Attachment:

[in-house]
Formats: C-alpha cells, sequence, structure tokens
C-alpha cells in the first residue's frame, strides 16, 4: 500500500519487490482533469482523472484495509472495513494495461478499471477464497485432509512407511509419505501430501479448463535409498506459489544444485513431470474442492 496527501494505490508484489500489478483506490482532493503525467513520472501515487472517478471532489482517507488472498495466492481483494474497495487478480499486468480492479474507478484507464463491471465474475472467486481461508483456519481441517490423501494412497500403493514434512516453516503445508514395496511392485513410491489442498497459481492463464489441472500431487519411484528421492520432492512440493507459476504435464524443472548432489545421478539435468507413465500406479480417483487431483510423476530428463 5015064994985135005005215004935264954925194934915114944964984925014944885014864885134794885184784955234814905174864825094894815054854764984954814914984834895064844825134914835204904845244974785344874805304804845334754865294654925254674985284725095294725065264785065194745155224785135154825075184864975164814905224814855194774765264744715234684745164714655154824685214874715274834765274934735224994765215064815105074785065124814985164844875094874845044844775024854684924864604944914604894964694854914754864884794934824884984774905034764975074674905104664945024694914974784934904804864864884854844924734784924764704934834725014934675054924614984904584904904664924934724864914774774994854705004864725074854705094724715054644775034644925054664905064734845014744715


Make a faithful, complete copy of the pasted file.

[in-house]
Formats: C-alpha cells, sequence, structure tokens
C-alpha cells in the first residue's frame, strides 16, 4: 500500500519487490482533469482523472484495509472495513494495461478499471477464497485432509512407511509419505501430501479448463535409498506459489544444485513431470474442492 496527501494505490508484489500489478483506490482532493503525467513520472501515487472517478471532489482517507488472498495466492481483494474497495487478480499486468480492479474507478484507464463491471465474475472467486481461508483456519481441517490423501494412497500403493514434512516453516503445508514395496511392485513410491489442498497459481492463464489441472500431487519411484528421492520432492512440493507459476504435464524443472548432489545421478539435468507413465500406479480417483487431483510423476530428463 5015064994985135005005215004935264954925194934915114944964984925014944885014864885134794885184784955234814905174864825094894815054854764984954814914984834895064844825134914835204904845244974785344874805304804845334754865294654925254674985284725095294725065264785065194745155224785135154825075184864975164814905224814855194774765264744715234684745164714655154824685214874715274834765274934735224994765215064815105074785065124814985164844875094874845044844775024854684924864604944914604894964694854914754864884794934824884984774905034764975074674905104664945024694914974784934904804864864884854844924734784924764704934834725014934675054924614984904584904904664924934724864914774774994854705004864725074854705094724715054644775034644925054664905064734845014744715